Never have so many labored so long and with such talent and bravado to produce something so thuddingly boring. The ingredients are all there. The direction is accomplished, deftly balancing dazzling special effects set pieces with adroitly choreographed battle scenes. The mystical, magical imagery -- wraiths, demons, ogres and monsters -- are all presented with benchmark innovation. So how is it these elements add up to something so belabored and vacuous? Hang on to your Bilbos, Tolkienites, because I have the answer: It is that very rare case of a film unable to overcome the weaknesses inherent in the source material. Tolkien's "Masterpiece" is all exposition and NO payoff. It's just too darned much of that faux Shakespeare medieval-speak and too darned many wizards, goblins, elves and whatzits cribbed from the Brothers Grimm to ever keep track of.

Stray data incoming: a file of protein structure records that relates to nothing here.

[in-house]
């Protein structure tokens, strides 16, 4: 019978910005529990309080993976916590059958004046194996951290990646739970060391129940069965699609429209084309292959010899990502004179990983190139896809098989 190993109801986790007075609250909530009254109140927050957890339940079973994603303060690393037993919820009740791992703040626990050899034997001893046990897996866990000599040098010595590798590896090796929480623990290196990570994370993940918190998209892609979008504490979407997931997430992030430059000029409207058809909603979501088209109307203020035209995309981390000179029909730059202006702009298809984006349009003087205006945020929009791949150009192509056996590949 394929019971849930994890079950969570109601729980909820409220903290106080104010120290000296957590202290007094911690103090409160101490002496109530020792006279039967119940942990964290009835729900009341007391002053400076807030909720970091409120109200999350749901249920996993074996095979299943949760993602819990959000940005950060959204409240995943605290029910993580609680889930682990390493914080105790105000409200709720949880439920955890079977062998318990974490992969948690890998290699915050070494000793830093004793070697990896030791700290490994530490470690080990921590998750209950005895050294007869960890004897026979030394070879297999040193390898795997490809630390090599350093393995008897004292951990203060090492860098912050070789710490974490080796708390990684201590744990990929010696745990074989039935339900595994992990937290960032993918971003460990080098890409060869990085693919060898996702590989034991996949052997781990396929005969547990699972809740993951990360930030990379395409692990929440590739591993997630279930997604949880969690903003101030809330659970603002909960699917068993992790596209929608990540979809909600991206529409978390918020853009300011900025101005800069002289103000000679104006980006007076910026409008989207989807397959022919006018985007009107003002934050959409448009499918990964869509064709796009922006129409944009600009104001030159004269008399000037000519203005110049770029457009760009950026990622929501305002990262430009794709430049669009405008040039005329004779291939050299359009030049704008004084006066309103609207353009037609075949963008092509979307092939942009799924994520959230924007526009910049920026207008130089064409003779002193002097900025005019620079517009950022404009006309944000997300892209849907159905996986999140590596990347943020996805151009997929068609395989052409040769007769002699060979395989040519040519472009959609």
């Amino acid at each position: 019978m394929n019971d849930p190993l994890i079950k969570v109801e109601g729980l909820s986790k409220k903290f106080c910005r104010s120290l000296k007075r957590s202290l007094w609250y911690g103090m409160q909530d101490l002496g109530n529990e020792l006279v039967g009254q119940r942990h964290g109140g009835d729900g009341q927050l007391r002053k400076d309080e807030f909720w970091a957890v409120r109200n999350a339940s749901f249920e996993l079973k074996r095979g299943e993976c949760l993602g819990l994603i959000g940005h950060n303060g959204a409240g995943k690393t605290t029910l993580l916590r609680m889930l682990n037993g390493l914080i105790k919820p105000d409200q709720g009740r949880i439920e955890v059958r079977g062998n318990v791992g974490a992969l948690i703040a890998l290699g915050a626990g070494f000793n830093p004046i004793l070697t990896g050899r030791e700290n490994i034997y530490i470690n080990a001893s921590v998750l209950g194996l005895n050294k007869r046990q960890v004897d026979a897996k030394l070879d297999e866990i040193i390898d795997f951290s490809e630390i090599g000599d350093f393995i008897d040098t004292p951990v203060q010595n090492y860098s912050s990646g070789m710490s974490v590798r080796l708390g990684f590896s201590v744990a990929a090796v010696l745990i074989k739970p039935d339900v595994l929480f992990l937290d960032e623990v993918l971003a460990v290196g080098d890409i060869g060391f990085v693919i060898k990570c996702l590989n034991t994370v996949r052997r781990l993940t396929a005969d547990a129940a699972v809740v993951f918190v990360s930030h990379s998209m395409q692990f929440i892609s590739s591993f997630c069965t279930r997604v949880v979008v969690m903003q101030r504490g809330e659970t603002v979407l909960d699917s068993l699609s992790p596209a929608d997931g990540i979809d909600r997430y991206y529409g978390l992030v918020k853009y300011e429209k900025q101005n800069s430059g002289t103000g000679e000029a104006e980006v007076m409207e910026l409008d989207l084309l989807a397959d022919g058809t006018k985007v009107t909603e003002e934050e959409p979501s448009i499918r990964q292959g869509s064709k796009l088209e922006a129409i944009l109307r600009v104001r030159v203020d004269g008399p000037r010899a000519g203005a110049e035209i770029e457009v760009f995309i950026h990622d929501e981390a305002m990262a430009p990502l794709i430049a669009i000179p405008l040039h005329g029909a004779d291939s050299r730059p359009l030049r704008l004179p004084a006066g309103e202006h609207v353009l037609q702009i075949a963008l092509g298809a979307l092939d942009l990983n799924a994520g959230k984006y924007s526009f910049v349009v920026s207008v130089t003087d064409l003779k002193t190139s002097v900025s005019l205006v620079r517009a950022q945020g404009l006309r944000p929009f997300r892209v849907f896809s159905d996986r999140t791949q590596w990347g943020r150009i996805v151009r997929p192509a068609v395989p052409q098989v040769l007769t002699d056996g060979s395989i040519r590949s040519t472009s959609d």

Tolkien's titanic tome was broken into three semi-titanic hunks when published. This film addresses hunk number one. It begins with a dark screen and a lilting female voice reading either The Bible or the Paramus, N.J., phone book. The plot? These guys have this ring and they're going to walk to a volcano and throw it in. Along the way, they battle every manner of evil beastie one can imagine. Three hours later, and they STILL haven't made it to said volcano. More significantly, we haven't learned a single thing about ANY of these characters in the process. It's as though each actor was assigned a facial expression and pushed out the dressing room door. Sir Ian McKellan -- or was it Sir Richard Harris, (for you younger viewers, they're sort of the upper-crusty British version of Bill Pullman and Bill Paxton), wearing Jed Clampett's hat starts each sentence at the top of his lungs and then trails off to an unintelligible whisper: "By the fiery hordes of Mordor, young Frodo bozo bosco calypso figero fizzle zzzmmmm..." Give that man an Oscar! In fairness, I could barely understand any of the actors when they spoke. They all seemed to be fascinated with their own voices, testing them to see how high or low they could go. In short, all the bombastic language and Keebler-elf nomenclature keeps the viewer at arm's length at all times.